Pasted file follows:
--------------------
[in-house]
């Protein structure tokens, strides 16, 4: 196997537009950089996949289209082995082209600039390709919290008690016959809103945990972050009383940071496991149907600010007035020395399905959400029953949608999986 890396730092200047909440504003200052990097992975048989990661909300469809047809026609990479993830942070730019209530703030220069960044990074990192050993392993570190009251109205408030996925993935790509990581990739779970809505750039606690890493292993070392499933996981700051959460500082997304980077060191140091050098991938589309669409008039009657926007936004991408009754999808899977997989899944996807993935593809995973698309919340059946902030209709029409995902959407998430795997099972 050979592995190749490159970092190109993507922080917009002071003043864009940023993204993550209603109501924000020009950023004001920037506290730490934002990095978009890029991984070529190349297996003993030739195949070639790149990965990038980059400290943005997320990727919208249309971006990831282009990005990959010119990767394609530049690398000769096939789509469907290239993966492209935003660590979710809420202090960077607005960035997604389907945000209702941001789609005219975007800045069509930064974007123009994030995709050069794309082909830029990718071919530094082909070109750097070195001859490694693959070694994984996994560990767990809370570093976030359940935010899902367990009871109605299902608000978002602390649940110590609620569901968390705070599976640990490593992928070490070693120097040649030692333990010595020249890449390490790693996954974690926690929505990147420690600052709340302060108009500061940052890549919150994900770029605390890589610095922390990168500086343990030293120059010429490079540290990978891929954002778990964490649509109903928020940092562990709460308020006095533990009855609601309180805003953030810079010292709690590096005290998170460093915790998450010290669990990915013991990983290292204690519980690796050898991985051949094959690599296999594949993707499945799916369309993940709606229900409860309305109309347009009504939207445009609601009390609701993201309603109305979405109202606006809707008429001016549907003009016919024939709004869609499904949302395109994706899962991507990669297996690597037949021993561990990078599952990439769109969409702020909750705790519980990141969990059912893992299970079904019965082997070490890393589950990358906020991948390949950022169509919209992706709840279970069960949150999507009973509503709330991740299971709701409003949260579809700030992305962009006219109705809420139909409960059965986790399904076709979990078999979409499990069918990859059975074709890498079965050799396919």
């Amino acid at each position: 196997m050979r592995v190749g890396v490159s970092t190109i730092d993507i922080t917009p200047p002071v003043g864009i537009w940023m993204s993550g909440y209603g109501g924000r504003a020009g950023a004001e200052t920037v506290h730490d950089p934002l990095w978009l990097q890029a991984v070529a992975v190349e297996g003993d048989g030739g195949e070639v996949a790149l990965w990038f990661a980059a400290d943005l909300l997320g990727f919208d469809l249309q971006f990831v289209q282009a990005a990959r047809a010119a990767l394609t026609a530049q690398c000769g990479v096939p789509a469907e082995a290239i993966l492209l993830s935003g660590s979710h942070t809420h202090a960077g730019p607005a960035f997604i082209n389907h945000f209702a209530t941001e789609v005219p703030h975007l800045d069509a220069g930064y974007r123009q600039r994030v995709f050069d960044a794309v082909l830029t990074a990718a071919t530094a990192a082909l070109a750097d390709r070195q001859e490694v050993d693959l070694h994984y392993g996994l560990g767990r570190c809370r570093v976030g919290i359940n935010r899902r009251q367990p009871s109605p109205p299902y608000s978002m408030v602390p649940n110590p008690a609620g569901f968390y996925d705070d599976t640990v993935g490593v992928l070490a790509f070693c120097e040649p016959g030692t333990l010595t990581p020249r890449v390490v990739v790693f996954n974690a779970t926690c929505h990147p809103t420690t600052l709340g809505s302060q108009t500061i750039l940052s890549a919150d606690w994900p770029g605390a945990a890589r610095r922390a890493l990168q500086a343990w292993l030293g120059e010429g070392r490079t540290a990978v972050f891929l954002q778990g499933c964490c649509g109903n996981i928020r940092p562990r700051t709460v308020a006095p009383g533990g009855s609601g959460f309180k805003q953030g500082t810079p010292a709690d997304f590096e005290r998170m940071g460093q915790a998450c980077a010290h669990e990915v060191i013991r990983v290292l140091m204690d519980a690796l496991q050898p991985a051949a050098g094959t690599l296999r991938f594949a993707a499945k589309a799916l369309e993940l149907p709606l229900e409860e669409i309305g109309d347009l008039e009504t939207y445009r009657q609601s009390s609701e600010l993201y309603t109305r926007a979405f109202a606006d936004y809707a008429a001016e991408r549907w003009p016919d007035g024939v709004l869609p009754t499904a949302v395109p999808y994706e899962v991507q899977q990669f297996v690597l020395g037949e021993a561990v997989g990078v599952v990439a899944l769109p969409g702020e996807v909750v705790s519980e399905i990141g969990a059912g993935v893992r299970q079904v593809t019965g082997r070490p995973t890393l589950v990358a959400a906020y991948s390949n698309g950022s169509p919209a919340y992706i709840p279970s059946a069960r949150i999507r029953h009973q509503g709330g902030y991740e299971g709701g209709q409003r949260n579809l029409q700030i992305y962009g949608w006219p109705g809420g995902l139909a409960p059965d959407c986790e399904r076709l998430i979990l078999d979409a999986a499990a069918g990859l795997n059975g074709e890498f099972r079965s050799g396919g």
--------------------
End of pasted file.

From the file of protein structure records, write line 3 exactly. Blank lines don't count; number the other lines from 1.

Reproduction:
């Amino acid at each position: 196997m050979r592995v190749g890396v490159s970092t190109i730092d993507i922080t917009p200047p002071v003043g864009i537009w940023m993204s993550g909440y209603g109501g924000r504003a020009g950023a004001e200052t920037v506290h730490d950089p934002l990095w978009l990097q890029a991984v070529a992975v190349e297996g003993d048989g030739g195949e070639v996949a790149l990965w990038f990661a980059a400290d943005l909300l997320g990727f919208d469809l249309q971006f990831v289209q282009a990005a990959r047809a010119a990767l394609t026609a530049q690398c000769g990479v096939p789509a469907e082995a290239i993966l492209l993830s935003g660590s979710h942070t809420h202090a960077g730019p607005a960035f997604i082209n389907h945000f209702a209530t941001e789609v005219p703030h975007l800045d069509a220069g930064y974007r123009q600039r994030v995709f050069d960044a794309v082909l830029t990074a990718a071919t530094a990192a082909l070109a750097d390709r070195q001859e490694v050993d693959l070694h994984y392993g996994l560990g767990r570190c809370r570093v976030g919290i359940n935010r899902r009251q367990p009871s109605p109205p299902y608000s978002m408030v602390p649940n110590p008690a609620g569901f968390y996925d705070d599976t640990v993935g490593v992928l070490a790509f070693c120097e040649p016959g030692t333990l010595t990581p020249r890449v390490v990739v790693f996954n974690a779970t926690c929505h990147p809103t420690t600052l709340g809505s302060q108009t500061i750039l940052s890549a919150d606690w994900p770029g605390a945990a890589r610095r922390a890493l990168q500086a343990w292993l030293g120059e010429g070392r490079t540290a990978v972050f891929l954002q778990g499933c964490c649509g109903n996981i928020r940092p562990r700051t709460v308020a006095p009383g533990g009855s609601g959460f309180k805003q953030g500082t810079p010292a709690d997304f590096e005290r998170m940071g460093q915790a998450c980077a010290h669990e990915v060191i013991r990983v290292l140091m204690d519980a690796l496991q050898p991985a051949a050098g094959t690599l296999r991938f594949a993707a499945k589309a799916l369309e993940l149907p709606l229900e409860e669409i309305g109309d347009l008039e009504t939207y445009r009657q609601s009390s609701e600010l993201y309603t109305r926007a979405f109202a606006d936004y809707a008429a001016e991408r549907w003009p016919d007035g024939v709004l869609p009754t499904a949302v395109p999808y994706e899962v991507q899977q990669f297996v690597l020395g037949e021993a561990v997989g990078v599952v990439a899944l769109p969409g702020e996807v909750v705790s519980e399905i990141g969990a059912g993935v893992r299970q079904v593809t019965g082997r070490p995973t890393l589950v990358a959400a906020y991948s390949n698309g950022s169509p919209a919340y992706i709840p279970s059946a069960r949150i999507r029953h009973q509503g709330g902030y991740e299971g709701g209709q409003r949260n579809l029409q700030i992305y962009g949608w006219p109705g809420g995902l139909a409960p059965d959407c986790e399904r076709l998430i979990l078999d979409a999986a499990a069918g990859l795997n059975g074709e890498f099972r079965s050799g396919g």